For the first time ever, Lady Liberty will be a black woman on U.S. currency.

For the first time ever, Lady Liberty will be depicted as a woman of color on U.S. currency.

To celebrate its 225th anniversary, the U.S. Mint and Treasury unveiled a brand new $100 coin — made of solid gold — that features Lady Liberty as a black woman.

"As we as a nation continue to evolve, so does liberty's representation," said U.S. Mint chief of staff Elisa Basnight at the coin's unveiling ceremony.

The coin, mostly a collector's item, is the first of a series of 24-karat gold coins that are a beautiful nod to America's diversity. The other coins in the series, the Mint announced, will feature a variety of Lady Liberty etchings, "including designs representing Asian-Americans, Hispanic-Americans, and Indian-Americans among others to reflect the cultural and ethnic diversity of the United States."


Since 1792, all U.S. coins have been required to feature an "impression emblematic of liberty," and what could be more emblematic of liberty than diversity?

The coins are also the latest move to make the faces on our currency more representative of the variety of important historical figures that have made America what it is today.

Photo by Chip Somodevilla/Getty Images.

In April 2016, the U.S. Treasury announced that Harriet Tubman will appear on the $20 bill starting in 2020 — making her the first black woman to be featured on the front of a U.S. bill.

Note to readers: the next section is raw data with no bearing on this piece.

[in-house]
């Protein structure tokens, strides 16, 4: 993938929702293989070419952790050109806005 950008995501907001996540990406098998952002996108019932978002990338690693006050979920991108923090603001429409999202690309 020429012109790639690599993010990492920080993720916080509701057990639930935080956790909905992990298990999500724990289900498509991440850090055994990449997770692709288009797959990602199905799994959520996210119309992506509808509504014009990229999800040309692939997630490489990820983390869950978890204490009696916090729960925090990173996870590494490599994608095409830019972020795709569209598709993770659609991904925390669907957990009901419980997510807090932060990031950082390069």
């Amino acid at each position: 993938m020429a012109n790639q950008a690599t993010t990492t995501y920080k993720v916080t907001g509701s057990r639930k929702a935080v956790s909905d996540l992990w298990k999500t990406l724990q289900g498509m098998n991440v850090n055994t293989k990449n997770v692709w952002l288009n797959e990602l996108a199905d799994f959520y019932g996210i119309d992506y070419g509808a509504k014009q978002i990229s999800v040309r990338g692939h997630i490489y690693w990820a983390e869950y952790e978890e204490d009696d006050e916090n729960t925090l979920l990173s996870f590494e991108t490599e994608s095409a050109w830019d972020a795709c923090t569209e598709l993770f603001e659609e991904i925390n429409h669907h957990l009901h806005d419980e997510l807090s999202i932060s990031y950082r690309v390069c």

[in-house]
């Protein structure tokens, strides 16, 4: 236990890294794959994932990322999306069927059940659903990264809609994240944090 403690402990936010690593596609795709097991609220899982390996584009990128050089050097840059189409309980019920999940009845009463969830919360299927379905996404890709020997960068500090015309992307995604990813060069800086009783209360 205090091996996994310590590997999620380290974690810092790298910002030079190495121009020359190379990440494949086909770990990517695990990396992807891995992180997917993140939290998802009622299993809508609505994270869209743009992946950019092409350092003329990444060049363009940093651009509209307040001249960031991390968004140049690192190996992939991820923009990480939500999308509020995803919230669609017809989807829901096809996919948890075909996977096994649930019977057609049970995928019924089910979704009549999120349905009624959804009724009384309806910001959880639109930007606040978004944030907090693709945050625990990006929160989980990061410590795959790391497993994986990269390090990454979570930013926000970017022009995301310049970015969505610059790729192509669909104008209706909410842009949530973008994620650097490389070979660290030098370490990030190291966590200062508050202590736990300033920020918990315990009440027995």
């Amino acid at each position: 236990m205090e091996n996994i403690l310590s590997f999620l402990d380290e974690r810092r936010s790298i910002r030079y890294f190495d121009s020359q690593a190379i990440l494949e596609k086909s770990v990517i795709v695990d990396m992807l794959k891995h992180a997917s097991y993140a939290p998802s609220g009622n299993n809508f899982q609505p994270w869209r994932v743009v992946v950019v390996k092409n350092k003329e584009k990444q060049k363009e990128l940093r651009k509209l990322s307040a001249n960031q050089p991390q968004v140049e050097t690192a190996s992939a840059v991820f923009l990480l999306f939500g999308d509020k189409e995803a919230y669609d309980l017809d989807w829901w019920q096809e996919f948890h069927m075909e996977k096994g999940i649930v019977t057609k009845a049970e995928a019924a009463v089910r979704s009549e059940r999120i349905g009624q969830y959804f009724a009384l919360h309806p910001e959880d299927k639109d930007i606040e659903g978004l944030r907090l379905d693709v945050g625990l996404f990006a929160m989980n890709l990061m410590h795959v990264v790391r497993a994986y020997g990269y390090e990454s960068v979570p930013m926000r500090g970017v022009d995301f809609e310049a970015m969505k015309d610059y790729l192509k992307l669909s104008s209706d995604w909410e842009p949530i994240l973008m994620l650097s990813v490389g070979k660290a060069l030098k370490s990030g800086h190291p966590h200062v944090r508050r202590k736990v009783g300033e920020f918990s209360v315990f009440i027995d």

As the United States becomes more and more diverse, and as we continue making progress in the fight for racial justice, gender equality, and equal rights — progress that will no doubt be met with resistence — representation like this will become more and more important.

Displaying Lady Liberty — America's most enduring symbol of hope and freedom — as a series of women of color sends a clear message that diversity is as American as it gets.

Photo by Tim Mossholder on Unsplash
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Glenda moved to Houston from Ohio just before the pandemic hit. She didn't know that COVID-19-related delays would make it difficult to get her Texas driver's license and apply for unemployment benefits. She quickly found herself in an impossible situation — stranded in a strange place without money for food, gas, or a job to provide what she needed.

Alone, hungry, and scared, Glenda dialed 2-1-1 for help. The person on the other end of the line directed her to the Houston-based nonprofit Bread of Life, founded by St. John's United Methodist pastors Rudy and Juanita Rasmus.

For nearly 30 years, Bread of Life has been at the forefront of HIV/AIDS prevention, eliminating food insecurity, providing permanent housing to formerly homeless individuals and disaster relief.

Glenda sat in her car for 20 minutes outside of the building, trying to muster up the courage to get out and ask for help. She'd never been in this situation before, and she was terrified.

When she finally got out, she encountered Eva Thibaudeau, who happened to be walking down the street at the exact same time. Thibaudeau is the CEO of Temenos CDC, a nonprofit multi-unit housing development also founded by the Rasmuses, with a mission to serve Midtown Houston's homeless population.